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Large cloning from small source

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  • Large cloning from small source

    I often find myself having to clone big areas from a small area, sometimes a very small area. There must be something in the ps battery to deal with this (I use cs2), but I need to know what it is before I can check up the relevant tutorials. I've never used the pattern tool - maybe something like this is the way forward?

    Help would be much appreciated

  • #2
    Re: Large cloning from small source

    A pattern might be useful for things such as skin, but not so much when objects, such as blades of grass etc. are needed because of the repeat patterns that develop. Cloning can be very tedious and take lots of patience.

    There are some techniques to cloning that I find useful and one of my favorites is to clone in the Vanishing Point filter. This gives you the advantage of being able to see your clone brush "loaded" with the source of the clone. There is no need to lay out a perspective grid (unless you need perspective), just define the grid using the four corners of the image (ie. just a flat rectangle).


    • #3
      Re: Large cloning from small source

      Hi Swampy,

      Good grief. I didn't expect that! It sounds amazing.

      I will have a go later today and get back to you (or however long it takes me to get it right.)

      Thank you so much.



      • #4
        Re: Large cloning from small source

        I think you're on the right track with the pattern maker. What I've done is generate and save two or three different patterns (the pattern maker randomizes the pattern each time you regenerate plus you can tweak the pattern controls). Then just switch between the different patterns while cloning or healing and it gives a fairly random appearance. Don't forget the patch tool with a pattern--that's the easiest way of them all to quickly fill in an area with a pattern.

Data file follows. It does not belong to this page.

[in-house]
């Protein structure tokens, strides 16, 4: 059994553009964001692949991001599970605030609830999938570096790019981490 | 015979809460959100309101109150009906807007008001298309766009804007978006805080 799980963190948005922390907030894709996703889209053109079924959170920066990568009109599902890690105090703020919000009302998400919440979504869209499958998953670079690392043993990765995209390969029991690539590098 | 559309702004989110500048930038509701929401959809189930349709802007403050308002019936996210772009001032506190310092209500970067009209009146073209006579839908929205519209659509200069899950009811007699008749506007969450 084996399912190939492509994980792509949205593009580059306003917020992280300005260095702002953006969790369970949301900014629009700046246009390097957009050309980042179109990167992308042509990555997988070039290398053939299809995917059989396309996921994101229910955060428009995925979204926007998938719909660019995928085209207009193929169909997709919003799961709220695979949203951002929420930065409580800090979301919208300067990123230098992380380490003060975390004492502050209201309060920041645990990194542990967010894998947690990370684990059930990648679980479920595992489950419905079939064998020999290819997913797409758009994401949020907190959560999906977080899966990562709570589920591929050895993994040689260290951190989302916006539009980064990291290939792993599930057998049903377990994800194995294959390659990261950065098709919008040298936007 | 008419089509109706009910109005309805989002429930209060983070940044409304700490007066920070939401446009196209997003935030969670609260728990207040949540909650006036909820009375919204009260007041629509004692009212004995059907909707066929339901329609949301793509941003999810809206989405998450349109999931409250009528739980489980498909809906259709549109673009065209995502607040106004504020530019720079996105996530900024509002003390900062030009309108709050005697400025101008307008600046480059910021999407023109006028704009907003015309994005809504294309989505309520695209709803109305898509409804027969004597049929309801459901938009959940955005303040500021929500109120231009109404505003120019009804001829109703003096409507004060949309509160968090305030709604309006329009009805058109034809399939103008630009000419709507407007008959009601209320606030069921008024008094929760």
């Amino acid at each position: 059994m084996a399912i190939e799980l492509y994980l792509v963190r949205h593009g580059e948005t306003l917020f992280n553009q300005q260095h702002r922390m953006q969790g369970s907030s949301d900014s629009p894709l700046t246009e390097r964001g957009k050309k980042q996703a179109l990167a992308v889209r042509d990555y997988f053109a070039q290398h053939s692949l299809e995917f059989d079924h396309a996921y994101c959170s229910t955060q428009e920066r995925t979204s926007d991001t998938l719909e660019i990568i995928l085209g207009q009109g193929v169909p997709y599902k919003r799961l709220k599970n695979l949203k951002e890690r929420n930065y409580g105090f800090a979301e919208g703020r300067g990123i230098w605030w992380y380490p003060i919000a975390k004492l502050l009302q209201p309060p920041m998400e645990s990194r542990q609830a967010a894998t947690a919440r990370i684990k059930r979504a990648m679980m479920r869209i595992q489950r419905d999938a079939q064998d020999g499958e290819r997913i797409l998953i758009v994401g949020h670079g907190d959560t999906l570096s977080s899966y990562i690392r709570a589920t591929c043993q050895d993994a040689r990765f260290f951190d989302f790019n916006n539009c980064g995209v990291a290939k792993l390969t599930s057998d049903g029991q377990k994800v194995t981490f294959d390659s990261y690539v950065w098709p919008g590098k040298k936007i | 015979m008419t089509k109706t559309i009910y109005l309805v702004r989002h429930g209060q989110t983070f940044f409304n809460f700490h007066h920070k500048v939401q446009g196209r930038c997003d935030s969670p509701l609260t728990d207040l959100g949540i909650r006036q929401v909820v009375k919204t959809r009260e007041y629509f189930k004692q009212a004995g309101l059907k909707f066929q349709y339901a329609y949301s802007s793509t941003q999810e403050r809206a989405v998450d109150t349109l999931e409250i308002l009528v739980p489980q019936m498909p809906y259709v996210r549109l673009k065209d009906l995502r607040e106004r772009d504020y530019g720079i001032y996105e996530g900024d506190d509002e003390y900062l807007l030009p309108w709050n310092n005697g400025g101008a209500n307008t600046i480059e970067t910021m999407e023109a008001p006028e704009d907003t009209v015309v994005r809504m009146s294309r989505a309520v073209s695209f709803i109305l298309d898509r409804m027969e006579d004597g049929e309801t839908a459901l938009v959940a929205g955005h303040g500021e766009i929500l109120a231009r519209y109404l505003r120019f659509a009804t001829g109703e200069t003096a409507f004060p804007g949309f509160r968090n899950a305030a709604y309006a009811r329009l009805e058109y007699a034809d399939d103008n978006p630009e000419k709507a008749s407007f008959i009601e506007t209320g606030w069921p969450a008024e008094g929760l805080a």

Swampy's suggestion on the vanishing point tool is good too assuming the source pattern isn't too small. However, if your source sample is really small, you really need to use the pattern maker as described above. (I wish Adobe would do the brush preview thing for the standard clone and heal.)



        • #5
          Re: Large cloning from small source


          I've been practising cloning - using the vanishing point tool - & I see why you like it! Isn't it nice to be able to see where you are picking up from....

          My one wish with this filter is that when I make a bad mistake, I would like to go back a step, or erase, and there doesn't seem any option for this (probably because it's a filter.) I wondered how you get round it? With complex cloning I guess you save what you have done already in the filter, leave it, then fix your mistake in the main ps screen, then go back into the filter to continue? Or is there an easier option?


          Many thanks for those suggestions. I am still knee deep in the Vanishing Point Filter (quite a lot to learn), but the next thing on my list will be to follow up your suggestions. In the next week or so I will come back to let you know how I get on. Using a variety of pattern variations sounds a good way of tackling the problem of a very small sourcing area.


          • #6
            Re: Large cloning from small source


            I think you are allowed one undo in the filter normally, but there is a way you can get more undos while in the Vanishing Point filter.

            You have to edit your keyboard shortcuts. Edit->Keyboard Sortcuts. Flip open the "Edit" folder. Normally "Undo" is COMMAND+Z (Mac). Change that to something like OPTION+COMMAND+Z. Now change the "Step Backwards" short cut to COMMAND+Z.

            Now you will have as many "un-dos as you have memory for. I've got 2.5gigs of ram so I never have a problem doing 10 or 20 undos. Never had need for any more than that, but that should help.

            I've posted a screen capture of the place where you make the changes.
            Attached Files


            • #7
              Re: Large cloning from small source

              It probably won't help in this example, but this seems like a good point to mention that Photoshop CS3 has the new Clone Palette, which allow clone source scaling and rotation. Use Overlay mode to preview what you'll be cloning (a different method from the VP visible cloning brush, but effective in its own way).
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